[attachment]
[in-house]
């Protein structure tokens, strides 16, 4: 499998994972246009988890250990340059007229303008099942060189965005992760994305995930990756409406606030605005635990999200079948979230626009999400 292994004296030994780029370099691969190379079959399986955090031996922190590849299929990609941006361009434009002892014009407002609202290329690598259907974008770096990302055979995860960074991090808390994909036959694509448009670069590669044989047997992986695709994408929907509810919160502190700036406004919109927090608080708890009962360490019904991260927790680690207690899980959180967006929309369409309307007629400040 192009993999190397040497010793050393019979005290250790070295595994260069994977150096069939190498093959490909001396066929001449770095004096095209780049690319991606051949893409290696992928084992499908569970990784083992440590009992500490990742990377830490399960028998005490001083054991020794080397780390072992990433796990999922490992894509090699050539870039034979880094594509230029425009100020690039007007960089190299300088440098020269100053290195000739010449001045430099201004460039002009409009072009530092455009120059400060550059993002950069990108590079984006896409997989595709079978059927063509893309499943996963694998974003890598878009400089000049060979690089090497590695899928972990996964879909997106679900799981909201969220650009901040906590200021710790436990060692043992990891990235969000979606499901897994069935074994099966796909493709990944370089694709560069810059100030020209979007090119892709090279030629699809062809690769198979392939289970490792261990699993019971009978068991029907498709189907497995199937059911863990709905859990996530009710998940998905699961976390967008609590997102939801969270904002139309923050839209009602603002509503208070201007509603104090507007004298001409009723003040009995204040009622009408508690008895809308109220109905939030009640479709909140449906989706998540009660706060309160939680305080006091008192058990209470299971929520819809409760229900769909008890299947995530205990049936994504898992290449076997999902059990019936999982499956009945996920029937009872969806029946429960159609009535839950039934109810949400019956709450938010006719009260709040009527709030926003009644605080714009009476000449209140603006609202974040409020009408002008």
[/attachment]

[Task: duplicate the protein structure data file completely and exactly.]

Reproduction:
[in-house]
């Protein structure tokens, strides 16, 4: 499998994972246009988890250990340059007229303008099942060189965005992760994305995930990756409406606030605005635990999200079948979230626009999400 292994004296030994780029370099691969190379079959399986955090031996922190590849299929990609941006361009434009002892014009407002609202290329690598259907974008770096990302055979995860960074991090808390994909036959694509448009670069590669044989047997992986695709994408929907509810919160502190700036406004919109927090608080708890009962360490019904991260927790680690207690899980959180967006929309369409309307007629400040 192009993999190397040497010793050393019979005290250790070295595994260069994977150096069939190498093959490909001396066929001449770095004096095209780049690319991606051949893409290696992928084992499908569970990784083992440590009992500490990742990377830490399960028998005490001083054991020794080397780390072992990433796990999922490992894509090699050539870039034979880094594509230029425009100020690039007007960089190299300088440098020269100053290195000739010449001045430099201004460039002009409009072009530092455009120059400060550059993002950069990108590079984006896409997989595709079978059927063509893309499943996963694998974003890598878009400089000049060979690089090497590695899928972990996964879909997106679900799981909201969220650009901040906590200021710790436990060692043992990891990235969000979606499901897994069935074994099966796909493709990944370089694709560069810059100030020209979007090119892709090279030629699809062809690769198979392939289970490792261990699993019971009978068991029907498709189907497995199937059911863990709905859990996530009710998940998905699961976390967008609590997102939801969270904002139309923050839209009602603002509503208070201007509603104090507007004298001409009723003040009995204040009622009408508690008895809308109220109905939030009640479709909140449906989706998540009660706060309160939680305080006091008192058990209470299971929520819809409760229900769909008890299947995530205990049936994504898992290449076997999902059990019936999982499956009945996920029937009872969806029946429960159609009535839950039934109810949400019956709450938010006719009260709040009527709030926003009644605080714009009476000449209140603006609202974040409020009408002008």